New research at the Georgia Institute of Technology could soon make that tangle of wires under desks and in data centers a thing of the past.
Scientists at the Georgia Electronic Design Center (GEDC) at Georgia Tech are investigating the use of extremely high radio frequencies (RF) to achieve broad bandwidth and high data transmission rates over short distances.Stephane Pinel, a research scientist with the Georgia Electronic Design Center, demonstrates gigabit-wireless technology at the group’s Atlanta headquarters.
Credit: Georgia Tech Photo: Gary Meek
Within three years, this “multi-gigabit wireless” approach could result in a bevy of personal area network (PAN) applications, including next generation home multimedia and wireless data connections able to transfer an entire DVD in seconds.
The research focuses on RF frequencies around 60 gigahertz (GHz), which are currently unlicensed -- free for anyone to use -- in the United States. GEDC researchers have already achieved wireless data-transfer rates of 15 gigabits per second (Gbps) at a distance of 1 meter, 10 Gbps at 2 meters and 5 Gbps at 5 meters.
“The goal here is to maximize data throughput to make possible a host of new wireless applications for home and office connectivity,” said Prof. Joy Laskar, GEDC director and lead researcher on the project along with Stephane Pinel.
GEDC’s multi-gigabit wireless research is expected to lend itself to two major types of applications, data and video, said Pinel, a GEDC research scientist.
Very high speed, peer-to-peer data connections could be just around the corner, he believes – available potentially in less than two years.
Devices such as external hard drives, laptop computers, MP-3 players, cell phones, commercial kiosks and others could transfer huge amounts of data in seconds. And data centers could install racks of servers without the customary jumble of wires.
“Our work represents a huge leap in available throughput,” Pinel said. “At 10 Gbps, you could download a DVD from a kiosk to your cell phone in five seconds, or you could quickly synchronize two laptops or two iPods.”
The input-output (I/O) system of current devices cannot approach such speeds.
Moreover, Pinel said, users of multi-gigabit technology could wirelessly connect to any device that currently uses Firewire or USB.
Wireless high-definition video could also be a major application of this technology. Users could keep a DVD player by their side while transmitting wirelessly to a screen 5 or 10 meters away.
Currently, Pinel said, the biggest challenge is to further increase data rates and decrease the already-low power consumption, with a goal to double current transmission rates by next year. The Georgia Tech team is seeking to preserve backward compatibility with the WiFi standard used in most wireless LANs today.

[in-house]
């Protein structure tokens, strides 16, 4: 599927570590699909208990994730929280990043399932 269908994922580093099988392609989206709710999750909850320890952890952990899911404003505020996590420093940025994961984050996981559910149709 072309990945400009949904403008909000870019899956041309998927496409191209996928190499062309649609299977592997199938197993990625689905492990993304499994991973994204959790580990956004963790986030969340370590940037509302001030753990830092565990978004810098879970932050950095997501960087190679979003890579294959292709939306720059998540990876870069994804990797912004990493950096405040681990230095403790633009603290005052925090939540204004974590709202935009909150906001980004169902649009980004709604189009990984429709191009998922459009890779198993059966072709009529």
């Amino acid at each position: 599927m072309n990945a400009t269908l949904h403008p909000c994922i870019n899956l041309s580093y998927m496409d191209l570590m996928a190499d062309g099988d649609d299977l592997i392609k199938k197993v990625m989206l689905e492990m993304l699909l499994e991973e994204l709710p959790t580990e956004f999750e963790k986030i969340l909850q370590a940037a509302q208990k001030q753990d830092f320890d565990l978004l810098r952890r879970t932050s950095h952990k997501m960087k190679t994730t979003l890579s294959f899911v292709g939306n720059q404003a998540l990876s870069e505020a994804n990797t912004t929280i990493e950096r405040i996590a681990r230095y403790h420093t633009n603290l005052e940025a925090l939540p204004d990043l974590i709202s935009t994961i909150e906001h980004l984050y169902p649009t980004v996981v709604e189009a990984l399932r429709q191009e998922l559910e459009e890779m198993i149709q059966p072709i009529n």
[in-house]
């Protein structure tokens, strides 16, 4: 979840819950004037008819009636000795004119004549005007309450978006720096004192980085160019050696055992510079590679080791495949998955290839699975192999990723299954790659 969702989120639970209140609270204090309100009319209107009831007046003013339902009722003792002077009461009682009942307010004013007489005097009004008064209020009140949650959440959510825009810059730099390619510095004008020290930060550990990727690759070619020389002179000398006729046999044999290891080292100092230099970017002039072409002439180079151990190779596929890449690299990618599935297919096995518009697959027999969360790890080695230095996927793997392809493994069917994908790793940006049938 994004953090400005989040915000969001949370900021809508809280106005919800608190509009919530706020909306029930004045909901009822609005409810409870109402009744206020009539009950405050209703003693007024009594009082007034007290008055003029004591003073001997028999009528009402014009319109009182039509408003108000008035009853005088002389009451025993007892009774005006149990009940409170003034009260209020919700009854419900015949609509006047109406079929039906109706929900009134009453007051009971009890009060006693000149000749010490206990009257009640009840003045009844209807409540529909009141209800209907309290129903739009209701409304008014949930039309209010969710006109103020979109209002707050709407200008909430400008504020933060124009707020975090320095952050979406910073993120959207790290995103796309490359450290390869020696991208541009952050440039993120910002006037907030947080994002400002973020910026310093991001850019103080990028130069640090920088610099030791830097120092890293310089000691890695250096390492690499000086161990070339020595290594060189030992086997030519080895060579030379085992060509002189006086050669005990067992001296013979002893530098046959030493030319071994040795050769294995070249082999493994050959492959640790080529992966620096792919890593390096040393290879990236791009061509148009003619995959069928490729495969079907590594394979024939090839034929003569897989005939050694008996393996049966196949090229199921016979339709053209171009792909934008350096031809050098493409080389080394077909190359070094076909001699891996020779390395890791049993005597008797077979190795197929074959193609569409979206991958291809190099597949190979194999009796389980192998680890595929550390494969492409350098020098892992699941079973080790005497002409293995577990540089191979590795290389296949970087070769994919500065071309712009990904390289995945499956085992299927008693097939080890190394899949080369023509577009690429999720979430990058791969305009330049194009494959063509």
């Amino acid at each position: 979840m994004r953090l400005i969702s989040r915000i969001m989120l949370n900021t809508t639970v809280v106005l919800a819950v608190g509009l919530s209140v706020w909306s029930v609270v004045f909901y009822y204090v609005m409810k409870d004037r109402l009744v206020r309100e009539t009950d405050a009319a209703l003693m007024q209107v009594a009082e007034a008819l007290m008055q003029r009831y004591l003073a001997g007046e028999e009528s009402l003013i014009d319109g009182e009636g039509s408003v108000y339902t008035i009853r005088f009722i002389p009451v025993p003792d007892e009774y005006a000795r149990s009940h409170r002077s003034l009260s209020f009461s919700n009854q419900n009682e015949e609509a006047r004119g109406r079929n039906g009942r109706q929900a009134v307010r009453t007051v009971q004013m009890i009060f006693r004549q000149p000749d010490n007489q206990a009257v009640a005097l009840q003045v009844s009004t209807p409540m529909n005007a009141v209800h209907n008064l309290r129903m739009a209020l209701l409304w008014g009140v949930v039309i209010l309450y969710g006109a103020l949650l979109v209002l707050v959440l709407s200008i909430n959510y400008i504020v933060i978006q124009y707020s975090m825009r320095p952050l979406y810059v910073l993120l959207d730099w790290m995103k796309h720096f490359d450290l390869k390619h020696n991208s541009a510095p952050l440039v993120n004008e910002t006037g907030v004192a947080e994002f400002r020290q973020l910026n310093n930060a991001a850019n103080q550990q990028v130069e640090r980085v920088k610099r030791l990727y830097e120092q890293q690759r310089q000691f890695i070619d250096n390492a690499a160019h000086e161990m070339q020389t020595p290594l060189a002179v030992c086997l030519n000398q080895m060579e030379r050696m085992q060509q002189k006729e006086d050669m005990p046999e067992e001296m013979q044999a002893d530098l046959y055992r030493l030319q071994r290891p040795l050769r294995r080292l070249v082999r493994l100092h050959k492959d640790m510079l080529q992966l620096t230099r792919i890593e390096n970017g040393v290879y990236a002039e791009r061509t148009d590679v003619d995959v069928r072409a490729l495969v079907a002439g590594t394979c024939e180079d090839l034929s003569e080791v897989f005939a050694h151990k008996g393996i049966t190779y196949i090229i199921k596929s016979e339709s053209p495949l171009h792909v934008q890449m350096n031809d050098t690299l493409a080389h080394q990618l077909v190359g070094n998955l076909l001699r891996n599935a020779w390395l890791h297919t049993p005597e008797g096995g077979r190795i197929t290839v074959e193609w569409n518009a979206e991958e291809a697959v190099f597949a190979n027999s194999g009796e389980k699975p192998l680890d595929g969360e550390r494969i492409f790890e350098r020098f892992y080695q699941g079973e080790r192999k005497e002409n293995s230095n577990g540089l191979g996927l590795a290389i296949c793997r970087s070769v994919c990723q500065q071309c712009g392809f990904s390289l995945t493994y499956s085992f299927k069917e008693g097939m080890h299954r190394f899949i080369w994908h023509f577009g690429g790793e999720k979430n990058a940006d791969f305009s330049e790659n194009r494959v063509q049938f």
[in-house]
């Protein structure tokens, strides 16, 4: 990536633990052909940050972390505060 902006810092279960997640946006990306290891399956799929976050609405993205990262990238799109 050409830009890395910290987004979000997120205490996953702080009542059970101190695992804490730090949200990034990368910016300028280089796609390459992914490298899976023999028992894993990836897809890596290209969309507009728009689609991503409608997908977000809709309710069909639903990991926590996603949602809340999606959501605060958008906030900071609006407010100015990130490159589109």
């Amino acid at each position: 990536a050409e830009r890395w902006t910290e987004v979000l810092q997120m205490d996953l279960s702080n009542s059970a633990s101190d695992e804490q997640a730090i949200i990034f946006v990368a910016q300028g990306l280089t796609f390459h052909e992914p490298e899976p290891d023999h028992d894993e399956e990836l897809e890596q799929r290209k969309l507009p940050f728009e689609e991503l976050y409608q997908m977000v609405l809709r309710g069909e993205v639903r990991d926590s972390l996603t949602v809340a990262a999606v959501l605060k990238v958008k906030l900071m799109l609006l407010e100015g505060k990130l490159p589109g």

GEDC researchers are pursuing this goal by modifying the system architecture to increase intelligence and effectiveness in the CMOS RF integrated circuits that transmit the data. The researchers are using advanced computer-aided design tools and testbed equipment to recalibrate system models and achieve the desired improvements in speed and functionality.
Investigators are placing special emphasis on implementing an RF concept called single-input-single-output (SISO) / multiple-input-multiple-output (MIMO), which enables ultra-high data throughput. At the same time, they seek to preserve backward compatibility with WLAN 802.11, the WiFi standard used in most wireless LANs today.
“We are pursuing a combination of system design and circuit design, employing both analog and digital techniques,” Pinel said. “It's definitely a very exciting mixed-signal problem that you have to solve.”
Even when sitting on a user’s desk, Pinel stresses, a multi-gigabit wireless system would present no health concerns. For one thing, the transmitted power is extremely low, in the vicinity of 10 milliwatts or less. For another, the 60 GHz frequency is stopped by human skin and cannot penetrate the body.
The fact that multi-gigabit transmission is easily stopped enhances its practicality in an office or apartment setting, he adds. The signals will be blocked by any wall, preventing interference with neighbors’ wireless networks.
Currently there are no world standards in this bandwidth, explains GEDC Director Laskar. To address the situation, representatives of the ECMA International computer-standards organization met at GEDC in February to discuss a new international 60 GHz standard. The three-day gathering included representatives from the Electronics and Telecommunications Research Institute of Korea, GEDC, Intel Corp., IBM Corp., Matsushita Electric Industrial Co. Ltd. (Panasonic), Newlans, Philips Semiconductors, Samsung Electronics Co. Ltd and Samsung Electro-Mechanics Co. Ltd. The ECMA International organization will meet again at GEDC in October to finalize the technical decisions.
The IEEE, the top international association of electrical engineers, is also weighing a 60 GHz standard, to be called 802.15.3C.
Laskar believes that additional applications will emerge as multi-gigabit technology becomes standardized and gains maturity.
“The promise of multi-gigabit wireless is tremendous,” he said. “The combination of short-range functionality and enormous bandwidth makes possible a whole range of consumer and business applications that promise great utility.”
Source: Georgia Institute of Technology Research News